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CIEAEM62

Dernière modification 01/03/2010 08:45

London, 8-11 April 2010

London, UK 8-11 April 2010

Mathematics as a living, growing discipline /  Les mathématiques: une discipline en pleine croissance

CIEAEM’s contribution to making this explicit /  Le rôle de la CIEAEM pour exposer cette situation

Second Announcement / Deuxième Annonce

Conference Venue Lieu de la rencontre

The Institute of Ismaili Studies 210 Euston Road London NW1 2DA

Conference conveners/ Organisateurs de la rencontre

Honor Williams

Afzal Ahmed

The Mathematics Centre University of Chichester

The conferences and proceedings of CIEAEM over the years provide a rich source of evidence that mathematics and mathematics education are not static subjects which can be neatly defined. As Hans Freudenthal (1978)1 pointed out “But, after all, the global relevance is often historically conditioned. Problems which once stirred up heated discussions can at a later moment in history be disposed of as irrelevant.”

The French phrase, Plus ça change, plus c’est la même chose (the more things change, the more they stay the same), may not seem plausible when we know that life is always in a state of flux. The periodic appearance of the `back to basics’ movement in education, in different guises and contexts, to oppose the emergence of the so-called `liberal movement’ of offering pupils and students active involvement and enjoyment in their own learning is a good example, Similarly, the employer and higher education criticisms of pupils who have obtained good examination results not being able to think independently, communicate and make decisions also return at regular intervals. The main attempts to respond to this criticism are manifested in initiatives such as core skills, thinking skills, problem solving skills, functional literacy, creativity, emotional intelligence etc.

It does not take an intensive literature search to uncover that circumstances change and the knowledge base increases but the fundamental ideas about the way human beings learn remain consistent. These ideas have been articulated by philosophers and educationalists such as Socrates, Rousseau, Piaget and Dewey and in various learning theories over a long period. What appear as dramatic social and institutional changes around us are often part of the action-reaction cycle described above and which is bound to continue.

In order to stimulate your thinking we offer you two quotations articulating the role of mathematics in the England and Wales National Curriculum and its shifting emphases

Mathematics provides a way of viewing and making sense of the world. It is used to analyse and communicate information and ideas and to tackle a range of practical tasks and real-life problems. Mathematics also provides the material and means of creating new and imaginative worlds to explore. Through exploration within mathematics itself, new mathematics is created and current ideas are modified and extended. Both in tackling problems and in exploring within the subject itself, mathematics had the capacity not just to describe and explain but also to predict. This gives mathematics the power and pervasiveness that accounts for its importance in the school curriculum. (National Curriculum Council 1989)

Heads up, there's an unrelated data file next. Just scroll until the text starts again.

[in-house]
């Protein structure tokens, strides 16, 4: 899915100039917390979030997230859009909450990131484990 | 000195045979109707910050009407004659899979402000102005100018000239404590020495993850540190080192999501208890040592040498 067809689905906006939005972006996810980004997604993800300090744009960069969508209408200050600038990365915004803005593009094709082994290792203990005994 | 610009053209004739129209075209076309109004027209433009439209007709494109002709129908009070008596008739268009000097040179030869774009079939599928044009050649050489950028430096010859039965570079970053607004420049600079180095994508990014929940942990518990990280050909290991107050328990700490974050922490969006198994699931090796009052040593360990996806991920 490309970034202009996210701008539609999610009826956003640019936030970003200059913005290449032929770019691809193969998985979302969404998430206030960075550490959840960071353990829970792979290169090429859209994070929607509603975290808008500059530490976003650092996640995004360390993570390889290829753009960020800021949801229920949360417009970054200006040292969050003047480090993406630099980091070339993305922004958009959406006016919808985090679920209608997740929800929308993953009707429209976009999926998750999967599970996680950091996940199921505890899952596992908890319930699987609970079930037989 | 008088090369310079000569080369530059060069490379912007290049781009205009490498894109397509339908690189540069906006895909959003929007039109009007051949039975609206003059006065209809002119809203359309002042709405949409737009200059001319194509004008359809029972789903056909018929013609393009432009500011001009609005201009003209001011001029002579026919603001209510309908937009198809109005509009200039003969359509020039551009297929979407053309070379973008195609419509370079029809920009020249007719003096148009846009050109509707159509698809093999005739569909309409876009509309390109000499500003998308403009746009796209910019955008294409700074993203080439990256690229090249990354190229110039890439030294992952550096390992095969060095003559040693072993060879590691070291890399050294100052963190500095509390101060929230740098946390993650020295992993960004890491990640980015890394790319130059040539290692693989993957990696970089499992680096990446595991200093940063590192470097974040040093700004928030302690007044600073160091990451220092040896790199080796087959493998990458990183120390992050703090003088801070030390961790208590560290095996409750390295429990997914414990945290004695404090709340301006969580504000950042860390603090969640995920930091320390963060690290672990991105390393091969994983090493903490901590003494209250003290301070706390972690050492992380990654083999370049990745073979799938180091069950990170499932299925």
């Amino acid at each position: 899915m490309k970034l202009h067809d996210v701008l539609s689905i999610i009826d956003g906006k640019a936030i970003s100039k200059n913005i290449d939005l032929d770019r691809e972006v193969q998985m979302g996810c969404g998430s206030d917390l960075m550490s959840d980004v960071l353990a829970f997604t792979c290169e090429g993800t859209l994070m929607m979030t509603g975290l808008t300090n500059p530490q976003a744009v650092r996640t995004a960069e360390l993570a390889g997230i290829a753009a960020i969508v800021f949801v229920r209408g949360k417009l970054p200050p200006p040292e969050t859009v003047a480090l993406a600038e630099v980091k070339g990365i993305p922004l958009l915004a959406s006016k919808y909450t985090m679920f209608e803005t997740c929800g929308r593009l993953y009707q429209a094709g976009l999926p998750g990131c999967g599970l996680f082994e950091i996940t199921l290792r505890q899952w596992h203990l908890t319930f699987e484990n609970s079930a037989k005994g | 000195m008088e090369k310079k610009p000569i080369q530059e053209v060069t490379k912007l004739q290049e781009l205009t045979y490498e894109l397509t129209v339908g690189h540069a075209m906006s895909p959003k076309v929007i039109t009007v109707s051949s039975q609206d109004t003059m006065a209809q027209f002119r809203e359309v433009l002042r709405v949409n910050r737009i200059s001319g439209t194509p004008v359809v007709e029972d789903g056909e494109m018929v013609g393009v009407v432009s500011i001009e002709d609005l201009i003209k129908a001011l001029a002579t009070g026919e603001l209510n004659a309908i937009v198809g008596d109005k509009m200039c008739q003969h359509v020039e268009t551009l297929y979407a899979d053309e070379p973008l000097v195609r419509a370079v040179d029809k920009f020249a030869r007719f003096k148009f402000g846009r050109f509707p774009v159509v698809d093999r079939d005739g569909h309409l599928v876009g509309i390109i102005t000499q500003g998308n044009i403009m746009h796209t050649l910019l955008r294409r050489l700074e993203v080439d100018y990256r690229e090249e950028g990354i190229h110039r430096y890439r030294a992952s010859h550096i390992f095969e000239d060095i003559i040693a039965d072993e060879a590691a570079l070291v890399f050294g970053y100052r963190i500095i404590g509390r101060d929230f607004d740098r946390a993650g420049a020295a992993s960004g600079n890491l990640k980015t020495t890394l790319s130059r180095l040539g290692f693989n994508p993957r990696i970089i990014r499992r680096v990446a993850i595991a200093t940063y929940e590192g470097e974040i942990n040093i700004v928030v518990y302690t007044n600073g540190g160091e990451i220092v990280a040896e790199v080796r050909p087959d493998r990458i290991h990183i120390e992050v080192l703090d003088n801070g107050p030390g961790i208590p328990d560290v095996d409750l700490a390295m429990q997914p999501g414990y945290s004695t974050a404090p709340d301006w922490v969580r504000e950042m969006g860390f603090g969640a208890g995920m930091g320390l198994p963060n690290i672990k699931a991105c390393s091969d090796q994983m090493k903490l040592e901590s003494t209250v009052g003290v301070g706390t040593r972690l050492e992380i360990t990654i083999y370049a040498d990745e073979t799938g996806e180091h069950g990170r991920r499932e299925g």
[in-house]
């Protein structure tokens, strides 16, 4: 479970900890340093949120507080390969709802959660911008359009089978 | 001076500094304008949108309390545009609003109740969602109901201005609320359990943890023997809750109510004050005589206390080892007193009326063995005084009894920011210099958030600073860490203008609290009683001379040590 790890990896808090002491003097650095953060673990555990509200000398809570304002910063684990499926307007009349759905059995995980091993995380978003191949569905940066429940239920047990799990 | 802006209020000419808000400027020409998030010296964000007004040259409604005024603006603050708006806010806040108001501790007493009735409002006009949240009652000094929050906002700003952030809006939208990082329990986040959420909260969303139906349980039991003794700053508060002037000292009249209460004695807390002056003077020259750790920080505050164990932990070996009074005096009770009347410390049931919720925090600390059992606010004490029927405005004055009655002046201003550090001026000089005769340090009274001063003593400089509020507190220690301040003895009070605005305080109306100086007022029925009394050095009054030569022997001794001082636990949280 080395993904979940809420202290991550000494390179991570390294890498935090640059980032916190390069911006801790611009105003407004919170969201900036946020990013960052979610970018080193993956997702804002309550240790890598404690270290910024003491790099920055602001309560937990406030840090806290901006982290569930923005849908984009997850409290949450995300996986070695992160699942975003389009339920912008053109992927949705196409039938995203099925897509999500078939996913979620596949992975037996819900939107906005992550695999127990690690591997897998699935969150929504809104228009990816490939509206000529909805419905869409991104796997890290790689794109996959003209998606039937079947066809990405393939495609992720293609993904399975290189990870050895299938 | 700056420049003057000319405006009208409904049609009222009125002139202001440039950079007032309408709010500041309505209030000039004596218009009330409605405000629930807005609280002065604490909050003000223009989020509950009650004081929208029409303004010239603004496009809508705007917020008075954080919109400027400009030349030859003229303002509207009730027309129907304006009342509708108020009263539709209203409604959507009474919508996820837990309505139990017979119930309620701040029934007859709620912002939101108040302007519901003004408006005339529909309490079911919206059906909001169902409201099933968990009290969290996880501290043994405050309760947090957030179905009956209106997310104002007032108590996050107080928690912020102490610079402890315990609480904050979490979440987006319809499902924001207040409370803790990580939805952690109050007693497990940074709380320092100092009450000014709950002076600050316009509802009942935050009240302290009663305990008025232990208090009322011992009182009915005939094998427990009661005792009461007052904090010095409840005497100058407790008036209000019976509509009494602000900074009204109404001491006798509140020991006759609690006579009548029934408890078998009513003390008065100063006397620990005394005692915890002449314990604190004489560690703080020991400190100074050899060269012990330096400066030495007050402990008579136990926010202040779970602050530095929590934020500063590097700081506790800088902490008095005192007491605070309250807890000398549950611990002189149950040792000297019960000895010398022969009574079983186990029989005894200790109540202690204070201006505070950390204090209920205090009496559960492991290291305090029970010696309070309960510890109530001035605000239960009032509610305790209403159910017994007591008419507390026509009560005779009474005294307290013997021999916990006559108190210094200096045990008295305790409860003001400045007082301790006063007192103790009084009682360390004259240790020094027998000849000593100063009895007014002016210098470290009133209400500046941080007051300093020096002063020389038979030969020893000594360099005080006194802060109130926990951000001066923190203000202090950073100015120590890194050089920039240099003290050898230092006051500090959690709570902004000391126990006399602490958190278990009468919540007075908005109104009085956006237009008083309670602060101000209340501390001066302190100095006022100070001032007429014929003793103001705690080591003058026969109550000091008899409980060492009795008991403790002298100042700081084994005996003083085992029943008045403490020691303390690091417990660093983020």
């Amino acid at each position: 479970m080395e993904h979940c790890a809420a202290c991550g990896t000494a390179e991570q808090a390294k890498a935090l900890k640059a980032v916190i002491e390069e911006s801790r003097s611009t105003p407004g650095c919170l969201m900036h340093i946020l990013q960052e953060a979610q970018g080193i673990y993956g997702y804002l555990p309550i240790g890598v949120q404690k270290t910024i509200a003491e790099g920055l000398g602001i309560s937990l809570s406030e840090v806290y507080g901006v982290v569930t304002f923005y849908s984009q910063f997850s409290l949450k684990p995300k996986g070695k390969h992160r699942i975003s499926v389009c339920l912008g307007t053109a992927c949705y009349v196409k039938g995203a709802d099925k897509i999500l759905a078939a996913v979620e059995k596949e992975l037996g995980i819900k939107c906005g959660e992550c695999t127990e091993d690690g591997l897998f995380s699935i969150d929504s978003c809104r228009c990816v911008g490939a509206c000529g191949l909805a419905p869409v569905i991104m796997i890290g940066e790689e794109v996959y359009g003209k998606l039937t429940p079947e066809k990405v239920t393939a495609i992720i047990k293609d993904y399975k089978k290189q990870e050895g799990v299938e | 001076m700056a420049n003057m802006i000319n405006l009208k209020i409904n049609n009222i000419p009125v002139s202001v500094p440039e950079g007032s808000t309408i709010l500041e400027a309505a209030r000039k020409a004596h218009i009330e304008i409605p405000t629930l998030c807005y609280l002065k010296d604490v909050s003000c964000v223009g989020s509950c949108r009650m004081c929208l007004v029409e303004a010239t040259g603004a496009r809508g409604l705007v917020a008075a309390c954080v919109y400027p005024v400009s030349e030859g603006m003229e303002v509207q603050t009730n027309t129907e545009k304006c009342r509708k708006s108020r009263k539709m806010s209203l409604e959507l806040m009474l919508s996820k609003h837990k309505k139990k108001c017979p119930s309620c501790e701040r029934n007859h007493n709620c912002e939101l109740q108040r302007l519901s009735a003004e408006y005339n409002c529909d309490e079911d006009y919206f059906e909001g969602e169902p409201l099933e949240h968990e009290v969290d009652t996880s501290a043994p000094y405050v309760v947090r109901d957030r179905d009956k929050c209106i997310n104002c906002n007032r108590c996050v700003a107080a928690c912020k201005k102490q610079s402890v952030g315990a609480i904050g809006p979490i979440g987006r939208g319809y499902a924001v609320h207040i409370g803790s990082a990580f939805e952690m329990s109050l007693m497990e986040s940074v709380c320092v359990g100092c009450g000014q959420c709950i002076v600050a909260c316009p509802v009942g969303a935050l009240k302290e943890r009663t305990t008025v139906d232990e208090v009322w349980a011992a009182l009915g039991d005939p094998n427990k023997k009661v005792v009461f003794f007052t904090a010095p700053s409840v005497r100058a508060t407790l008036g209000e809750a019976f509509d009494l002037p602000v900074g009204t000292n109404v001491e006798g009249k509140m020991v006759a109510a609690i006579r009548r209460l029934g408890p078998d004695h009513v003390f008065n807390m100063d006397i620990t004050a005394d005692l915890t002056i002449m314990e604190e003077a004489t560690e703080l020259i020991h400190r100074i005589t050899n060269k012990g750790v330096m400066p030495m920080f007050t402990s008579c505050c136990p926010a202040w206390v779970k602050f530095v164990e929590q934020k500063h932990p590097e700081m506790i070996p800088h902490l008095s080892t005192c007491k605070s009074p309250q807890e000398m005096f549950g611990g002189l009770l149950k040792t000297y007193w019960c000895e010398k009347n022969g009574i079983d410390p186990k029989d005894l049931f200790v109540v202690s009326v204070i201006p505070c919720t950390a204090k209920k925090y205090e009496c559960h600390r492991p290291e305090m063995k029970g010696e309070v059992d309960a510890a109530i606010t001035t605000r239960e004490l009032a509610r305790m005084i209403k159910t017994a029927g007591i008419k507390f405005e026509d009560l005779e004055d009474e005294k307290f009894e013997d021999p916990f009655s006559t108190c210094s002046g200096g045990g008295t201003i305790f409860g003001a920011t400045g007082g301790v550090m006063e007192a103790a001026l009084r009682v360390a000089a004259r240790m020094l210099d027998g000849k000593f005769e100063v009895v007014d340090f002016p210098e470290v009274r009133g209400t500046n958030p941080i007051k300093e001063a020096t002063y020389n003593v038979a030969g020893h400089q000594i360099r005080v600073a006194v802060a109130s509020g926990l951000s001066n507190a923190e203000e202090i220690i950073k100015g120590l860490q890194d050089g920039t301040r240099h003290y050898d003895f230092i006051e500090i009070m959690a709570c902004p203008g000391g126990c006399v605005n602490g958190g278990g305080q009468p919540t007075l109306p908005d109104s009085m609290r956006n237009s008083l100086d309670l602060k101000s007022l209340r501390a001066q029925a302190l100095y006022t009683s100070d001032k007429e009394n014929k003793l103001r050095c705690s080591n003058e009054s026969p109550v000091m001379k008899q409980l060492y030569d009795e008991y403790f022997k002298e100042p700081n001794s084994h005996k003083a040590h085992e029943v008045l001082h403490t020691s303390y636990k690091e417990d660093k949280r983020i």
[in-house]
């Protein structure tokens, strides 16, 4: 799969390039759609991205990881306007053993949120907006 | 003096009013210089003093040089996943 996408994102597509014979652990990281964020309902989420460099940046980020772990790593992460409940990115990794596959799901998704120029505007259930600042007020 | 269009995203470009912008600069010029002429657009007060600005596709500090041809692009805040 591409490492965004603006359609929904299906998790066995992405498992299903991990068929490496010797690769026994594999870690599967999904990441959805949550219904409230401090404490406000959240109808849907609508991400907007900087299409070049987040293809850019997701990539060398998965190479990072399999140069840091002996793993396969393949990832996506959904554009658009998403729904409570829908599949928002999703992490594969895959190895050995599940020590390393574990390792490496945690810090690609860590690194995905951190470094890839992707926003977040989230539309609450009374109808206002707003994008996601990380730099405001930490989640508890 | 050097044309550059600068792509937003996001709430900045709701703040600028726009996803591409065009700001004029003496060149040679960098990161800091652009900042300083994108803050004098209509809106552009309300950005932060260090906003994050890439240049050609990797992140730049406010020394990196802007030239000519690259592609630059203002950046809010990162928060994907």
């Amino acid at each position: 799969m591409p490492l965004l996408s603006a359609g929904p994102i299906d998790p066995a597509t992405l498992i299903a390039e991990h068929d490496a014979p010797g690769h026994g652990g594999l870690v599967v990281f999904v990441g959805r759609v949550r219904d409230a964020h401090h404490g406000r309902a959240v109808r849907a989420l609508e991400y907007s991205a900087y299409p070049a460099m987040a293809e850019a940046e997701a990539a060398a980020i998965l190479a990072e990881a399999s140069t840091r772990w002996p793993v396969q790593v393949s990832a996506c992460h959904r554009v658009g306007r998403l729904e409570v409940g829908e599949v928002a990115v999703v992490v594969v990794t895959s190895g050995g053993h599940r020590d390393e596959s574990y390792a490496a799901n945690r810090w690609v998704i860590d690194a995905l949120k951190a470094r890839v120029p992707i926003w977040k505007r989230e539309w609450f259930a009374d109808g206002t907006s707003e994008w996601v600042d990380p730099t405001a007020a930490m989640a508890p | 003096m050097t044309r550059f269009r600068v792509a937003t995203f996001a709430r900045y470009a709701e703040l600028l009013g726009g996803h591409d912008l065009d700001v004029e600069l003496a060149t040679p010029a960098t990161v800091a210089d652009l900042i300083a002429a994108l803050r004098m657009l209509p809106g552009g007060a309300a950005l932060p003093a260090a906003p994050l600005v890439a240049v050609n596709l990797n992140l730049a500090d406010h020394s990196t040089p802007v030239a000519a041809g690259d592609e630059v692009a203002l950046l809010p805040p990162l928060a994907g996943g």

Mathematical thinking is important for all members of a modern society as a habit of mind for its use in the workplace, business and finance; and for personal decision-making. Mathematics is fundamental to national prosperity in providing tools for understanding science, engineering, technology and economics. It is essential in public decision-making and for participation in the knowledge economy. Mathematics equips pupils with uniquely powerful ways to describe, analyse and change the world. It can stimulate moments of pleasure and wonder for all pupils when they solve a problem for the first time, discover a more elegant solution, or notice hidden connections. Pupils who are functional in mathematics and financially capable are able to think independently in applied and abstract ways, and can reason, solve problems and assess risk. Mathematics is a creative discipline. The language of mathematics is international. The subject transcends cultural boundaries and its importance is universally recognised. Mathematics has developed over time as a means of solving problems and also for its own sake.
(Department for Children Schools and Families 2007)

 

The key questions which the conference will attempt to address are:

 

Question 1

How can the power of mathematics, in contributing towards solving the global economic and environmental crises, be made explicit through mathematics education?

Question 2

What is the role of CIEAEM in influencing the academic and professional courses at undergraduate, postgraduate and school levels to make this power of mathematics explicit?

Question 3

Both through the international comparisons agendas and the recent emphasis on STEM (science, technology, engineering and mathematics), the utilitarian aspect of mathematics has been more prominent. Should CIEAEM contribute actively to ensure that the place of mathematics in the humanities disciplines (for example, history, anthropology, sociology, philosophy …) is not lost?

 

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